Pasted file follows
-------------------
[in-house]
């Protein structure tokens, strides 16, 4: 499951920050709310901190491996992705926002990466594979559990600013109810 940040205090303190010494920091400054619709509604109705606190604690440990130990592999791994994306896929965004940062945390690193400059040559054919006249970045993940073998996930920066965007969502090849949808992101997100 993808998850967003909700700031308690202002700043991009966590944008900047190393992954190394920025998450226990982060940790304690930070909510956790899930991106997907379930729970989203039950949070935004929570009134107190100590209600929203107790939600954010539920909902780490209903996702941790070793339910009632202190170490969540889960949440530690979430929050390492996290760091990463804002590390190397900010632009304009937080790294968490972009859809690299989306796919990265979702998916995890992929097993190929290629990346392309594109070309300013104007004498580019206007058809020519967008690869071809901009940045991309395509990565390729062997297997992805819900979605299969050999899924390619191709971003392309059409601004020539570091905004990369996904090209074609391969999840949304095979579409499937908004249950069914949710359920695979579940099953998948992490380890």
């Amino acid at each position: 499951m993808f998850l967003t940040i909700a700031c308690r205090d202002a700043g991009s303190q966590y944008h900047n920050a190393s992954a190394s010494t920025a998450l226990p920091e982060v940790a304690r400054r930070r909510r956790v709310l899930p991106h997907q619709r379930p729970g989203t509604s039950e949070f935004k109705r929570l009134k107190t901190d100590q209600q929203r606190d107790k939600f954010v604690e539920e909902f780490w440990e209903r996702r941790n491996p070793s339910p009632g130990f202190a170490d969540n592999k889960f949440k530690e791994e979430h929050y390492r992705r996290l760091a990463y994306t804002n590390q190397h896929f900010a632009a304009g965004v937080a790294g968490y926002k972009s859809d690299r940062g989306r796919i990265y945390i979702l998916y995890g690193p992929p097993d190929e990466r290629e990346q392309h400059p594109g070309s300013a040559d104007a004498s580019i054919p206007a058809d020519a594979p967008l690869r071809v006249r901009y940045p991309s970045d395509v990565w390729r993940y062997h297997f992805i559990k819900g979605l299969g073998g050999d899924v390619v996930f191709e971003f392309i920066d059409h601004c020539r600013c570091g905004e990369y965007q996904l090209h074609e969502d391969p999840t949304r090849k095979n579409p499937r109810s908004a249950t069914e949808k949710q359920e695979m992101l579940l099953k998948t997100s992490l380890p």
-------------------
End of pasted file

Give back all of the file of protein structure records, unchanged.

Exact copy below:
[in-house]
């Protein structure tokens, strides 16, 4: 499951920050709310901190491996992705926002990466594979559990600013109810 940040205090303190010494920091400054619709509604109705606190604690440990130990592999791994994306896929965004940062945390690193400059040559054919006249970045993940073998996930920066965007969502090849949808992101997100 993808998850967003909700700031308690202002700043991009966590944008900047190393992954190394920025998450226990982060940790304690930070909510956790899930991106997907379930729970989203039950949070935004929570009134107190100590209600929203107790939600954010539920909902780490209903996702941790070793339910009632202190170490969540889960949440530690979430929050390492996290760091990463804002590390190397900010632009304009937080790294968490972009859809690299989306796919990265979702998916995890992929097993190929290629990346392309594109070309300013104007004498580019206007058809020519967008690869071809901009940045991309395509990565390729062997297997992805819900979605299969050999899924390619191709971003392309059409601004020539570091905004990369996904090209074609391969999840949304095979579409499937908004249950069914949710359920695979579940099953998948992490380890």
């Amino acid at each position: 499951m993808f998850l967003t940040i909700a700031c308690r205090d202002a700043g991009s303190q966590y944008h900047n920050a190393s992954a190394s010494t920025a998450l226990p920091e982060v940790a304690r400054r930070r909510r956790v709310l899930p991106h997907q619709r379930p729970g989203t509604s039950e949070f935004k109705r929570l009134k107190t901190d100590q209600q929203r606190d107790k939600f954010v604690e539920e909902f780490w440990e209903r996702r941790n491996p070793s339910p009632g130990f202190a170490d969540n592999k889960f949440k530690e791994e979430h929050y390492r992705r996290l760091a990463y994306t804002n590390q190397h896929f900010a632009a304009g965004v937080a790294g968490y926002k972009s859809d690299r940062g989306r796919i990265y945390i979702l998916y995890g690193p992929p097993d190929e990466r290629e990346q392309h400059p594109g070309s300013a040559d104007a004498s580019i054919p206007a058809d020519a594979p967008l690869r071809v006249r901009y940045p991309s970045d395509v990565w390729r993940y062997h297997f992805i559990k819900g979605l299969g073998g050999d899924v390619v996930f191709e971003f392309i920066d059409h601004c020539r600013c570091g905004e990369y965007q996904l090209h074609e969502d391969p999840t949304r090849k095979n579409p499937r109810s908004a249950t069914e949808k949710q359920e695979m992101l579940l099953k998948t997100s992490l380890p």